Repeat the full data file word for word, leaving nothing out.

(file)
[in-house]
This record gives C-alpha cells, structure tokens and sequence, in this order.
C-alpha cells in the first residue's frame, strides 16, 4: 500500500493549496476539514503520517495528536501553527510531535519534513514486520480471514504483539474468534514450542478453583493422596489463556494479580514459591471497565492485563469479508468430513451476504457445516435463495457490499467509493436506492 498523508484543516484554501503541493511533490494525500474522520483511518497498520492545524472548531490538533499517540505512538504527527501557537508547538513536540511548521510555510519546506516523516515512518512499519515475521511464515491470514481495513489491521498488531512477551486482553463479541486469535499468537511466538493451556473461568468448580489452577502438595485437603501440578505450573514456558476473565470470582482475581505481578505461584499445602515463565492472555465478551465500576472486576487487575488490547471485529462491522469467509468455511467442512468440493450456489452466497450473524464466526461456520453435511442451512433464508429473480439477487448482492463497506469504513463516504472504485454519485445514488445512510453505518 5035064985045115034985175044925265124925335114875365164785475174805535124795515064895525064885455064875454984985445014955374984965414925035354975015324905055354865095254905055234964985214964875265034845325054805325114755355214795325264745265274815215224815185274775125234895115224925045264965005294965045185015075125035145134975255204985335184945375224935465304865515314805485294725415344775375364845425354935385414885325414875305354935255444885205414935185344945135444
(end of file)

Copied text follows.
[in-house]
This record gives C-alpha cells, structure tokens and sequence, in this order.
C-alpha cells in the first residue's frame, strides 16, 4: 500500500493549496476539514503520517495528536501553527510531535519534513514486520480471514504483539474468534514450542478453583493422596489463556494479580514459591471497565492485563469479508468430513451476504457445516435463495457490499467509493436506492 498523508484543516484554501503541493511533490494525500474522520483511518497498520492545524472548531490538533499517540505512538504527527501557537508547538513536540511548521510555510519546506516523516515512518512499519515475521511464515491470514481495513489491521498488531512477551486482553463479541486469535499468537511466538493451556473461568468448580489452577502438595485437603501440578505450573514456558476473565470470582482475581505481578505461584499445602515463565492472555465478551465500576472486576487487575488490547471485529462491522469467509468455511467442512468440493450456489452466497450473524464466526461456520453435511442451512433464508429473480439477487448482492463497506469504513463516504472504485454519485445514488445512510453505518 5035064985045115034985175044925265124925335114875365164785475174805535124795515064895525064885455064875454984985445014955374984965414925035354975015324905055354865095254905055234964985214964875265034845325054805325114755355214795325264745265274815215224815185274775125234895115224925045264965005294965045185015075125035145134975255204985335184945375224935465304865515314805485294725415344775375364845425354935385414885325414875305354935255444885205414935185344945135444